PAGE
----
Brian Kerr is shocked that Robbie Keane is still an FAI employee, over a year after he lost his position as Republic of Ireland assistant coach.
Keane was appointed to assist Mick McCarthy on a four-year deal - reportedly worth €250,000 per year - under previous FAI CEO John Delaney in 2018.
However, Stephen Kenny opted not to retain Ireland's record goalscorer and caps winner when he took over in April 2020.
"I'm disappointed that it’s taken so long," Keane's former Ireland boss Kerr told RTÉ Sport.
"Money is scarce. They (the FAI) have had no crowds at the matches, no season ticket sales and no major sponsorships announced. You can understand that because it’s a difficult marketplace; the international team isn’t winning games.
"There’s a lot of doom and gloom. It’s been tough.
"Within that, surely you’d think they’d get that one dealt with so that Robbie isn’t being paid for not working. I’m sure he’d prefer to be working.
"Robbie was given a four-year deal by the previous maestro while the manager only had a one-campaign contract. That was a mad situation from the start.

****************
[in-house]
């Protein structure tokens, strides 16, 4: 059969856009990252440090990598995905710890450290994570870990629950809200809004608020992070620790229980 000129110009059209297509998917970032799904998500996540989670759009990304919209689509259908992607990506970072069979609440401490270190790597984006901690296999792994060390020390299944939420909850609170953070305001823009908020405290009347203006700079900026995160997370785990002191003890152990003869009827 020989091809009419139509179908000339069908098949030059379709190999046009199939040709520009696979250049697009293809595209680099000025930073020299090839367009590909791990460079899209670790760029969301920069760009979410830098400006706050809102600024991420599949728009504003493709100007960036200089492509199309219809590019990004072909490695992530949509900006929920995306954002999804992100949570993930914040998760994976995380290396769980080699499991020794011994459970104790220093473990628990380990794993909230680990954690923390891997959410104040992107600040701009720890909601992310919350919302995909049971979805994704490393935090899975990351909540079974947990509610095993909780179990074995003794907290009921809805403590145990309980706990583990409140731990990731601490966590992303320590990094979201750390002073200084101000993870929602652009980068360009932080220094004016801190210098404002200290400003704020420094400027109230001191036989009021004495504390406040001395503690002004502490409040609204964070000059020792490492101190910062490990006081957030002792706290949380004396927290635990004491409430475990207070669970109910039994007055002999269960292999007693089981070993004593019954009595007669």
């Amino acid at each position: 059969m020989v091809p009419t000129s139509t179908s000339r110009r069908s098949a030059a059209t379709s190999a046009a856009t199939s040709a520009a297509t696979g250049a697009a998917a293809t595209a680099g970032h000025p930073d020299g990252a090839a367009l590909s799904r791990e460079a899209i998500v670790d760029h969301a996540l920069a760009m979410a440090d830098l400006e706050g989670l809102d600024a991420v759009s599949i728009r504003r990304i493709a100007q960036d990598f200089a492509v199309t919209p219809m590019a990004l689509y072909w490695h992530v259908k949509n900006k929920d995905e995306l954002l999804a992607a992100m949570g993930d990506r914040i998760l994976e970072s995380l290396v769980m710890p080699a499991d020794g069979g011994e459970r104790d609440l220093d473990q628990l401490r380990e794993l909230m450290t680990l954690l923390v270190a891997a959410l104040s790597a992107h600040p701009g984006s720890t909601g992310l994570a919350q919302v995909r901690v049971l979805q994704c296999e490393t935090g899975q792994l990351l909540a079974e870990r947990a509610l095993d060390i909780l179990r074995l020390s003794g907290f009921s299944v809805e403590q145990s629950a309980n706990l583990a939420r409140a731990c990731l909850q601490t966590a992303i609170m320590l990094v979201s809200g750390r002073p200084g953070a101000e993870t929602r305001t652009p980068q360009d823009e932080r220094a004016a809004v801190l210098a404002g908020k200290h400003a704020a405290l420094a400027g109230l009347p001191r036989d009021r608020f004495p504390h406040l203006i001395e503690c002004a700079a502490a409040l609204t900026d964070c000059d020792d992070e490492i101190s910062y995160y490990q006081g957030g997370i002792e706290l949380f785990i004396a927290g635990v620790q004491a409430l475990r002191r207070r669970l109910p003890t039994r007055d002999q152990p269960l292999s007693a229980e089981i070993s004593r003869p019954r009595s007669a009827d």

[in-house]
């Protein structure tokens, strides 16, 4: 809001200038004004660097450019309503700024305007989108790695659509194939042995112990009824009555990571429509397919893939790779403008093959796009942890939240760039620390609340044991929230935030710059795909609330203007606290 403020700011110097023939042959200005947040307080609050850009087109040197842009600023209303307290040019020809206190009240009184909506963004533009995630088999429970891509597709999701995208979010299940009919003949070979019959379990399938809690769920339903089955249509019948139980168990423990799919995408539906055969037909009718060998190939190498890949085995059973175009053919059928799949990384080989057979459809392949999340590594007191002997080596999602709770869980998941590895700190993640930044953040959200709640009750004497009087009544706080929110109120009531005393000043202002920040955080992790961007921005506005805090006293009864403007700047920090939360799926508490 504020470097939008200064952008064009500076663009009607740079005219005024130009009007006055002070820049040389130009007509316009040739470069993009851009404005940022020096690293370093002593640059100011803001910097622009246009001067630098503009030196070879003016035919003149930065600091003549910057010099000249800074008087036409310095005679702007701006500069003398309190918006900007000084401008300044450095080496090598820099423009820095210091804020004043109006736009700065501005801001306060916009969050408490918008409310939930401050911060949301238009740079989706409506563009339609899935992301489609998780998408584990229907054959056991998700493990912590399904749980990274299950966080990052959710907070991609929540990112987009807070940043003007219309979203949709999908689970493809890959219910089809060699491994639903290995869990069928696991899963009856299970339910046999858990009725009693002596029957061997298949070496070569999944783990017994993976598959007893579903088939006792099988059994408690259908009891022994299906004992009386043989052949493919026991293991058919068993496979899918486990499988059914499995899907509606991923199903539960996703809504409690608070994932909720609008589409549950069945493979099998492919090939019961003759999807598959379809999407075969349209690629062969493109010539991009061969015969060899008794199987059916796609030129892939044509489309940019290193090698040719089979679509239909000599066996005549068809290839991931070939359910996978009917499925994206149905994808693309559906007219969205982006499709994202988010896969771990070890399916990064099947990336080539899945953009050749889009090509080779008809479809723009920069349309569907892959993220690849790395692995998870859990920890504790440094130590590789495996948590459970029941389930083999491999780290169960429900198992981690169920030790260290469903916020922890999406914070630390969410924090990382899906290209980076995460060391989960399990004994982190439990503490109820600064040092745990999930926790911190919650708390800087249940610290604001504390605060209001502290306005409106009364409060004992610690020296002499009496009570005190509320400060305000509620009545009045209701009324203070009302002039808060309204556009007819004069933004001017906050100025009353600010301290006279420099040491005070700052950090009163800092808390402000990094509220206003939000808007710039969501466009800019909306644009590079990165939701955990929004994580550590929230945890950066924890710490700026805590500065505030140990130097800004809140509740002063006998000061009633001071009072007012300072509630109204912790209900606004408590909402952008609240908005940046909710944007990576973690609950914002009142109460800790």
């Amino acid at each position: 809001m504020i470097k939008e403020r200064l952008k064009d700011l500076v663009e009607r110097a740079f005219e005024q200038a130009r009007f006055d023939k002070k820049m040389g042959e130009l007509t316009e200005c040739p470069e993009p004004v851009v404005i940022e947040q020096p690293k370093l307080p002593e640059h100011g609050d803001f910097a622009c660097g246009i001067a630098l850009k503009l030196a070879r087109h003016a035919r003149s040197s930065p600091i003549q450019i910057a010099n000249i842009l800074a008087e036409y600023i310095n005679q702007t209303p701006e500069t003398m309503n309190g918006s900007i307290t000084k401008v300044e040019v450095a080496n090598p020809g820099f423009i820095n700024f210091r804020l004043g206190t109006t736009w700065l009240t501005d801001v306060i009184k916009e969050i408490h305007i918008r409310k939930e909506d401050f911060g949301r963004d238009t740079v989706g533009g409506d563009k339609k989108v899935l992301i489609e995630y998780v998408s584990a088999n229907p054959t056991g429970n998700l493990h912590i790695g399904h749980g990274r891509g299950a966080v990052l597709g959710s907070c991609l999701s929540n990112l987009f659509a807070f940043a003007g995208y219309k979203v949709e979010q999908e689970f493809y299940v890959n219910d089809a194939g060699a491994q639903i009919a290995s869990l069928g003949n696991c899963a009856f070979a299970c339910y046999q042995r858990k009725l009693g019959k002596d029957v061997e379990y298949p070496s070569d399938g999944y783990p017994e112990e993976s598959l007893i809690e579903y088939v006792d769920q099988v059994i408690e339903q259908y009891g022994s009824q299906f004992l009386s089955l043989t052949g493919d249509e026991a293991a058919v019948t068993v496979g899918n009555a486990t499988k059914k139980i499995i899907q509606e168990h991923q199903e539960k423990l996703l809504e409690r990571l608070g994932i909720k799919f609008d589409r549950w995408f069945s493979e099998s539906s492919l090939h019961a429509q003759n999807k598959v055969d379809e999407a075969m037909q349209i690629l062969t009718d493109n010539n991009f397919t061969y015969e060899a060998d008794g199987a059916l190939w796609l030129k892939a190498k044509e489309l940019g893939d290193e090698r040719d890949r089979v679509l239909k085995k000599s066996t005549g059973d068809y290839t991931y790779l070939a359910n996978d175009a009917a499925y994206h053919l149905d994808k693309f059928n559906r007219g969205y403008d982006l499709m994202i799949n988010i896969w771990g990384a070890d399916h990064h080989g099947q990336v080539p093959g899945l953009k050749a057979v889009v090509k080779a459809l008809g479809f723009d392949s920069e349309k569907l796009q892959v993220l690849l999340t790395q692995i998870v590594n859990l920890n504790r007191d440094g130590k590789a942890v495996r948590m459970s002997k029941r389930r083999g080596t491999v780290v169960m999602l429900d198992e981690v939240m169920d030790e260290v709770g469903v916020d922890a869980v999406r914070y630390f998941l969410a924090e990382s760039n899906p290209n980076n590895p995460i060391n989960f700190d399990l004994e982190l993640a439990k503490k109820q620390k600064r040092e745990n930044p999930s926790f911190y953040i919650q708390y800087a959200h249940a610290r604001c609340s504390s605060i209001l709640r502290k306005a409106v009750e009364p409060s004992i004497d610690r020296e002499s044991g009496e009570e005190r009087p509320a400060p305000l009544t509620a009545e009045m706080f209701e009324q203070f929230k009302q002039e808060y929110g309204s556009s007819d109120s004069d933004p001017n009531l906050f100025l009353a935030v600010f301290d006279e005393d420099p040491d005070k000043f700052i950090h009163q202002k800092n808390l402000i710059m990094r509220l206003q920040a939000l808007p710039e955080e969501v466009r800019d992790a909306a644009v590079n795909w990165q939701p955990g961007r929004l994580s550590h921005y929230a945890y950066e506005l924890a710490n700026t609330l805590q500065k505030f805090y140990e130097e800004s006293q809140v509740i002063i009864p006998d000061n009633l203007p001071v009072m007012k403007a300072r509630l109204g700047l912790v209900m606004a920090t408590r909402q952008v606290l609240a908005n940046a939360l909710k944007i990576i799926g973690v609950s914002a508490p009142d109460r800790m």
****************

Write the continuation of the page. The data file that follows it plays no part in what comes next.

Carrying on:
"It goes back to a lack of leadership and good decision-making around football. Hopefully the FAI are on the road to avoiding such mad decisions, it will be more reasoned with better guile and judgement."
Kenny opted for Keane's former international team-mates Keith Andrews and Damien Duff instead but Duff surprisingly walked away earlier this year and was followed four days later by goalkeeping coach Alan Kelly.
Kerr hopes Duff will be involved again with top-level football in Ireland and wonders whether pandemic stresses might have played their part in his decision.
"Football in the last year, it must have been extraordinarily difficult trying to manage and coach the team, with masks on and whatever other regulations were in place," said Kerr, who was speaking at the launch of the Football for Unity festival.
"I'm sure it wouldn’t have been comfortable or enjoyable around the international team and there should always be an amount of enjoyment around it.
"Even if you were winning some games you might have a level of enjoy ment but there's none if you’re not winning games.
"I don’t know why Alan Kelly or Damien Duff chose to step away but I’m sure it wasn’t helped by those aspects.
"Damien has always been very dedicated. It must have been a very big decision for him to go from Celtic, which was very successful, take a job with the international team and then pull away from that. You don't know if that opportunity is going to come for him again.
"He's gone back doing underage stuff with Shelbourne. He’s obviously a very highly respected coach and I never heard anyone say anything other than positive things about his work on the training pitch.
"So you would presume he has a role to play at a higher level again in the future.
"He doesn’t seem to have any desire to take on a League of Ireland first team, which is a bit unfortunate. I’m sure plenty of clubs would love to have him."